Major labels demand that SOPA be folded into Canada's new copyright law, C-11

Michael Geist sez,

The reports that the music industry lobby (along with the Entertainment Software Association of Canada and the movie lobby) is seeking the inclusion of SOPA-style provisions into Canadian copyright has generated considerable discussion online and in the mainstream media. Yesterday, Balanced Copyright for Canada, the group backed by the music industry, fired back with several tweets claiming that opposing their reforms would benefit "illegal BitTorrent sites"and "illegal hosting sites." Leaving aside the fact that if these sites are illegal, they are by-definition already in violation of current law, the claims point to what seems likely to become a SOPA-like scare campaign that seeks to paint skeptics of CRIA demands as supporters of piracy. The music industry claims to be a big supporter of Bill C-11, yet few groups have demanded more changes. In fact, when it appeared before the House of Commons committee reviewing the bill, one MP noted that their demands were "substantial" and "anything but minor." Their demands include:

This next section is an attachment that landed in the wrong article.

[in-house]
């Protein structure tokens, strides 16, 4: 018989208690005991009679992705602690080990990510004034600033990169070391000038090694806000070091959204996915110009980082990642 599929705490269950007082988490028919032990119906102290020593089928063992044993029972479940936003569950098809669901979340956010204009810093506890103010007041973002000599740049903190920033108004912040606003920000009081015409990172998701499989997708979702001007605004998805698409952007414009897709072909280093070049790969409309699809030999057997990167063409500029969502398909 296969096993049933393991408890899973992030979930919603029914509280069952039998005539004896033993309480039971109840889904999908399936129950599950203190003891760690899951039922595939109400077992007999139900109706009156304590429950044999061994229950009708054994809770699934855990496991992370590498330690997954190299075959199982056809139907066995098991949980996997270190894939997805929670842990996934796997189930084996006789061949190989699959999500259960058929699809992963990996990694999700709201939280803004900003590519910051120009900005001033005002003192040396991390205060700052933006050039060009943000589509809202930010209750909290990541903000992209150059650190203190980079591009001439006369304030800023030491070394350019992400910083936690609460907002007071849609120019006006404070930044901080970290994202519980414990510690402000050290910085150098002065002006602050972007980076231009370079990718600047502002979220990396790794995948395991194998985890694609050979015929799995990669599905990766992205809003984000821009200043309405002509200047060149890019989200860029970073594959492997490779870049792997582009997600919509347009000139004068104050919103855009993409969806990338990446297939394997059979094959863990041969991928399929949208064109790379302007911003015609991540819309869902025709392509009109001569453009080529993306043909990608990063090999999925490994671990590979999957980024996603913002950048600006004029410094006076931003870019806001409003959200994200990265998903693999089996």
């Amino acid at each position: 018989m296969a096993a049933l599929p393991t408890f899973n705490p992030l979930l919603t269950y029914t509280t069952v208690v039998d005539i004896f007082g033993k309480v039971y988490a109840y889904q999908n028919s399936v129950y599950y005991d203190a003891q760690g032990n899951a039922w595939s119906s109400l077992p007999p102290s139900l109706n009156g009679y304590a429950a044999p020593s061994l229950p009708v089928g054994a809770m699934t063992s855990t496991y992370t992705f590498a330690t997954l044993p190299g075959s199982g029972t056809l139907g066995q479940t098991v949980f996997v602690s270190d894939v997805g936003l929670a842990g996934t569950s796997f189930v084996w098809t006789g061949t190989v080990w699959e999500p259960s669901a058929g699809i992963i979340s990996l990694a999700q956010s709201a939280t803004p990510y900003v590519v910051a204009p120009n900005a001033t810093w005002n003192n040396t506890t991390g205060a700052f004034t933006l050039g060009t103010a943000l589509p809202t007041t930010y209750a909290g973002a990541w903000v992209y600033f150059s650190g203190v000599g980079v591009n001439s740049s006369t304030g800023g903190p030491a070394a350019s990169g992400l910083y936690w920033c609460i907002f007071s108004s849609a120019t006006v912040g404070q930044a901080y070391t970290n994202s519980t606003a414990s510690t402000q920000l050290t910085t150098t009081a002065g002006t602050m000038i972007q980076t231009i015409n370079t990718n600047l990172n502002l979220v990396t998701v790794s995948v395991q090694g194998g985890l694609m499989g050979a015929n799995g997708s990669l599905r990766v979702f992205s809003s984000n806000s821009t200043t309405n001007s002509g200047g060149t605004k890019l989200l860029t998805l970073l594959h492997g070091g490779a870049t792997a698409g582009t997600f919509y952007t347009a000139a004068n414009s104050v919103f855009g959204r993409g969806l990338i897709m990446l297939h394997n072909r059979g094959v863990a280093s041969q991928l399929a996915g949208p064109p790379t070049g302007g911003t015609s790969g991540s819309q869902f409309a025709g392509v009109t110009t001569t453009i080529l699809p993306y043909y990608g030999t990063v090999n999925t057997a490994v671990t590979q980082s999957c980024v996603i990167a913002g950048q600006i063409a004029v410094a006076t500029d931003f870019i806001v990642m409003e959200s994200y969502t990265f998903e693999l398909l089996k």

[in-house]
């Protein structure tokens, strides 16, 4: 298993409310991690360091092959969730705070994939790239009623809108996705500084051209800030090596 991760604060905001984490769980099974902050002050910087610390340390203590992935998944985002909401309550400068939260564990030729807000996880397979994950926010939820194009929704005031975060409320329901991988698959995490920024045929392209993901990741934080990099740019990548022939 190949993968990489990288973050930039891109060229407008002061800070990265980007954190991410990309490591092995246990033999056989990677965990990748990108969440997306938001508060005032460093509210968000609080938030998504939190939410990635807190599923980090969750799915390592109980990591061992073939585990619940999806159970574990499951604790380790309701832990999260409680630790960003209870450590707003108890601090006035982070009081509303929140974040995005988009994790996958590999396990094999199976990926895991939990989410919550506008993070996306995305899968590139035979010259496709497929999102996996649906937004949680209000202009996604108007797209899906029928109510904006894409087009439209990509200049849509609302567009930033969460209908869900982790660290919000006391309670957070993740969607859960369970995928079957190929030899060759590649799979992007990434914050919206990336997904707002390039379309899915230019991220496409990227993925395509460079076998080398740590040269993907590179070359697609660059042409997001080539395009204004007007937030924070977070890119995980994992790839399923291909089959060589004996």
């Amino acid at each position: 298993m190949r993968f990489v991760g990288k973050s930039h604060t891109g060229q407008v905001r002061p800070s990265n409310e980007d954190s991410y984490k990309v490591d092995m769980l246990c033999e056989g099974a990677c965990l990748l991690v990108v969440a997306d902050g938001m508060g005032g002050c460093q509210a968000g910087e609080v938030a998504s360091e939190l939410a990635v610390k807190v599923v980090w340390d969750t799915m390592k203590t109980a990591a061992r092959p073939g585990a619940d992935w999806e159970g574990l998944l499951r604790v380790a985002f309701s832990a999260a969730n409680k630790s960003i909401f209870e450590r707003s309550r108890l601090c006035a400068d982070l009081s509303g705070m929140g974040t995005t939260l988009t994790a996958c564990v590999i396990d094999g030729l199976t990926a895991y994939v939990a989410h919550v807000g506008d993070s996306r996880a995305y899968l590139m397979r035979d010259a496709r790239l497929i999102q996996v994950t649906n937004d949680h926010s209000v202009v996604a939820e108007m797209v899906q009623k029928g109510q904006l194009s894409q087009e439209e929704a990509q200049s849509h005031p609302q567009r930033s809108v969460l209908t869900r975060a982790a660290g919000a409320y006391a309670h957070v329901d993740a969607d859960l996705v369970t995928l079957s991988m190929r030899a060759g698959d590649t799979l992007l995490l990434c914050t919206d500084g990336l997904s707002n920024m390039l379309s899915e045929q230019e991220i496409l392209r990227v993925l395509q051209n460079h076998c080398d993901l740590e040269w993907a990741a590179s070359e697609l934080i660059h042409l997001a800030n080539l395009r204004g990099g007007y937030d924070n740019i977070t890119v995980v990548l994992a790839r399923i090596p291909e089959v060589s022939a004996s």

- expansion of the enabler provision to include SOPA-style expanded liability
- create new injunction powers to block websites
- create new injunction powers to remove content from websites
- require ISPs to implement a policy on repeat infringers that could include Internet termination
- remove the non-commercial liability cap for statutory damages
- restrict the user-generated content provision
- create new limits on personal copying exception
- create new limits on time shifting exception
- create additional limits on backup copy provision
- limit the safe harbour for ISPs
- limit the safe harbour for caching activities
- limit the safe harbour for hosting content
- limit the search engine (ILT) exception
- eliminate the ephemeral recording amendment

Canadian Music Industry Lobby: Put SOPA Into C-11 Or Stand With Illegal Sites